The summer when I was twelve, my father surprised my younger sister and me by announcing that he had a different plan for our summer holiday. Instead of planning our vacation, he gave us the money that he had set aside and let us decide what to do with it. We could save it, spend it as we pleased, or use it for a five-day vacation at the lake. After some discussion and prayer, my sister and I told Dad that we wanted to go on the lakeside vacation.
But immediately after making the decision, I felt a cloud of doubt descend. Suppose I had not made the best choice? Perhaps the money would have been better spent on something else? Then a series of severe typhoons and family emergencies forced us to delay our vacation until the next summer, which added fuel to my worries. Maybe this was all too much hassle?
When I voiced my feelings to Dad, he assured me that while I was free to change my mind, fears and doubts were a natural part of making decisions. “Just because you feel uncertain doesn’t mean you’ve made the wrong choice,” he said. Encouraged by his words, I decided to wait and trust God to work everything out in His time. Sure enough, a year later we were enjoying the time of our lives at the lake!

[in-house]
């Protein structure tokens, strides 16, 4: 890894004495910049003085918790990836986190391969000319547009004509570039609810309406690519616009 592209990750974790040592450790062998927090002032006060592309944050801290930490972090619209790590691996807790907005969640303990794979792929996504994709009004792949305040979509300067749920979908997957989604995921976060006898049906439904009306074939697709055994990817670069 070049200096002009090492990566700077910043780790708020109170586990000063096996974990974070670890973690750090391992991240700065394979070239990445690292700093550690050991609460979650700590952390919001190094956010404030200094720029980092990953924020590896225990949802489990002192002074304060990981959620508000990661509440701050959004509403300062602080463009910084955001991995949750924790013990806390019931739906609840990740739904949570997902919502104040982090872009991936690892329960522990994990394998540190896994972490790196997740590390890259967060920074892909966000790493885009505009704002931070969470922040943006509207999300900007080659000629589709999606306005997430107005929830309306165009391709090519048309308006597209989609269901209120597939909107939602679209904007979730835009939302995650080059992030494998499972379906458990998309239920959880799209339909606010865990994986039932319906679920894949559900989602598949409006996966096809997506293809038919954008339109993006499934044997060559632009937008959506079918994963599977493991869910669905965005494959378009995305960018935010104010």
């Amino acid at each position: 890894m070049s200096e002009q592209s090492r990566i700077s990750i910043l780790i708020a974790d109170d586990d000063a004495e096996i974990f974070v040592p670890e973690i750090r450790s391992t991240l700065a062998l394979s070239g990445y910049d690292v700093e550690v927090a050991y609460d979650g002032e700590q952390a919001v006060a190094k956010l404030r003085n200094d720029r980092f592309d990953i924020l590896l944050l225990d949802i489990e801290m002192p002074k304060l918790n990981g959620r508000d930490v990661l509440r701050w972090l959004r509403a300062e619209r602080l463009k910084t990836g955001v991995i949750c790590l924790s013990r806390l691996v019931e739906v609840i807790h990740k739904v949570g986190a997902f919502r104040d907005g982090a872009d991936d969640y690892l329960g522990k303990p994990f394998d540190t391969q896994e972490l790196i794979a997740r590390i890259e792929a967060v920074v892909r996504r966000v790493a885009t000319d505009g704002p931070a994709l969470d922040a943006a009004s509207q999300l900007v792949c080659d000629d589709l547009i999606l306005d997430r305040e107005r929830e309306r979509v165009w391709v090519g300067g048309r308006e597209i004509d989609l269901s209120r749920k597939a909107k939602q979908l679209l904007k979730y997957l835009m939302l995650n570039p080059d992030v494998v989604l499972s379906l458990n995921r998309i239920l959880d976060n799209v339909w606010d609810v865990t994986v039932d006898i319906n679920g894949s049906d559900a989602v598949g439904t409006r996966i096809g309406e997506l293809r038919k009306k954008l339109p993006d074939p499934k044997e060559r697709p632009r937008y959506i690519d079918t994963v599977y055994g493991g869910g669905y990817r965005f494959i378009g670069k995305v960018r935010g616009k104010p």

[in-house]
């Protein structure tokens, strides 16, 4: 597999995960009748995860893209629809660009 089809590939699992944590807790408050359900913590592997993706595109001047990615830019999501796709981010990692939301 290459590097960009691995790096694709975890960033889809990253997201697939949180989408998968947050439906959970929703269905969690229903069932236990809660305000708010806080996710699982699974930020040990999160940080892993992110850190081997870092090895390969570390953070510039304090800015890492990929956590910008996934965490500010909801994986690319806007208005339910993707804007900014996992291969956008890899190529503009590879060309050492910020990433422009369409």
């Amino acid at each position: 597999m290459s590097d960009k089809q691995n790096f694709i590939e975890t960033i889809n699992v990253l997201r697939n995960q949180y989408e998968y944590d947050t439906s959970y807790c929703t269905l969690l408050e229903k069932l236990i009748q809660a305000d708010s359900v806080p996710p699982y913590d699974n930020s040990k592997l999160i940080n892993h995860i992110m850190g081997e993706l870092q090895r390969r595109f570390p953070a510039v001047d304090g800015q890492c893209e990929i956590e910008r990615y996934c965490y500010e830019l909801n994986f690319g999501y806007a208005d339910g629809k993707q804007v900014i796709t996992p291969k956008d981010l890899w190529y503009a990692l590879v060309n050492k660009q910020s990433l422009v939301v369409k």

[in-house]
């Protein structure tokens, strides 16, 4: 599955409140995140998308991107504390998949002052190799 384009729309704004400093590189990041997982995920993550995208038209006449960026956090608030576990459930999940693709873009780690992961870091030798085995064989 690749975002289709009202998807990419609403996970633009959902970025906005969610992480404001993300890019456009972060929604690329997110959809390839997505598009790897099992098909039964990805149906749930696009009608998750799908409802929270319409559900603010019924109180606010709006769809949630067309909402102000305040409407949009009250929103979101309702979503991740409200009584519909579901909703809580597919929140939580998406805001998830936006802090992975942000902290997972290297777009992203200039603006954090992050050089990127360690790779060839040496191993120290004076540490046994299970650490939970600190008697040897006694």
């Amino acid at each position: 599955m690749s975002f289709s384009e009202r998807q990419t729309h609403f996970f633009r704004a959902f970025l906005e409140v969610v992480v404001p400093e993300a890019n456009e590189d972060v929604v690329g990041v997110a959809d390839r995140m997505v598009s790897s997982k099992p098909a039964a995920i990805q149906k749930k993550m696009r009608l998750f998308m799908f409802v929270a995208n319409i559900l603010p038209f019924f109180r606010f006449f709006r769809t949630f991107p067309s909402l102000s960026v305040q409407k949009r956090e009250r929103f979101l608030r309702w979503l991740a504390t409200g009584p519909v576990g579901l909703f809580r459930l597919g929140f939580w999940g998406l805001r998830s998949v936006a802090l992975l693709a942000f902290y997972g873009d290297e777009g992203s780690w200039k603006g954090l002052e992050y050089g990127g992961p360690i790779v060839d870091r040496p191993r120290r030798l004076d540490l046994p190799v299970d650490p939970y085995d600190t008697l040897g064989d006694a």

But I brought home more than happy memories and mementos; the experience taught me important lessons that have since helped me many times when I faced bigger and more important decisions with higher stakes.
I learned that hardly any decision can be made without taking a risk; yet being willing to take that risk is crucial to arriving at a wise choice. Having difficulty reaching a decision—and feeling worried or uncertain about it afterwards—is natural, and a wild storm of emotions is not an indication that I should not have made the voyage or that my boat will sink. God is both my anchor and my compass. I can trust Him to not only steady me but to also guide me to His perfect destination, as His Word promises: “In all your ways acknowledge Him, and He shall direct your paths.”1